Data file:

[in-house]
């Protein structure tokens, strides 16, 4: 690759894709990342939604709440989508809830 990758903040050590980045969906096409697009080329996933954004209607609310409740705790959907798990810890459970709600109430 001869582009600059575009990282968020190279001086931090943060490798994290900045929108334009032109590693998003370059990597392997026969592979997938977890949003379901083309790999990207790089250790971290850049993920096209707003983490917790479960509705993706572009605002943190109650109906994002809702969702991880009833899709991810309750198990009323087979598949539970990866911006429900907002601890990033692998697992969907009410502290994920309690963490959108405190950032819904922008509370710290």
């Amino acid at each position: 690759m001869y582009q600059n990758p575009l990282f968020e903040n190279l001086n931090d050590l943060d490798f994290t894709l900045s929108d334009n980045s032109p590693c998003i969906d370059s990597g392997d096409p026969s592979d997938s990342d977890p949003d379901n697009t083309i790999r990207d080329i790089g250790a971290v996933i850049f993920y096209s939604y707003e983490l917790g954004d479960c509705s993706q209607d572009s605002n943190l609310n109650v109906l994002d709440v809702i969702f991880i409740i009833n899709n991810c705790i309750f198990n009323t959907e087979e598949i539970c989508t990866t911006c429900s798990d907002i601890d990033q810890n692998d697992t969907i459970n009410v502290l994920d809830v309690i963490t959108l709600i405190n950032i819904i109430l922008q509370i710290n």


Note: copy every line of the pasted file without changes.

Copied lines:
[in-house]
């Protein structure tokens, strides 16, 4: 690759894709990342939604709440989508809830 990758903040050590980045969906096409697009080329996933954004209607609310409740705790959907798990810890459970709600109430 001869582009600059575009990282968020190279001086931090943060490798994290900045929108334009032109590693998003370059990597392997026969592979997938977890949003379901083309790999990207790089250790971290850049993920096209707003983490917790479960509705993706572009605002943190109650109906994002809702969702991880009833899709991810309750198990009323087979598949539970990866911006429900907002601890990033692998697992969907009410502290994920309690963490959108405190950032819904922008509370710290």
């Amino acid at each position: 690759m001869y582009q600059n990758p575009l990282f968020e903040n190279l001086n931090d050590l943060d490798f994290t894709l900045s929108d334009n980045s032109p590693c998003i969906d370059s990597g392997d096409p026969s592979d997938s990342d977890p949003d379901n697009t083309i790999r990207d080329i790089g250790a971290v996933i850049f993920y096209s939604y707003e983490l917790g954004d479960c509705s993706q209607d572009s605002n943190l609310n109650v109906l994002d709440v809702i969702f991880i409740i009833n899709n991810c705790i309750f198990n009323t959907e087979e598949i539970c989508t990866t911006c429900s798990d907002i601890d990033q810890n692998d697992t969907i459970n009410v502290l994920d809830v309690i963490t959108l709600i405190n950032i819904i109430l922008q509370i710290n």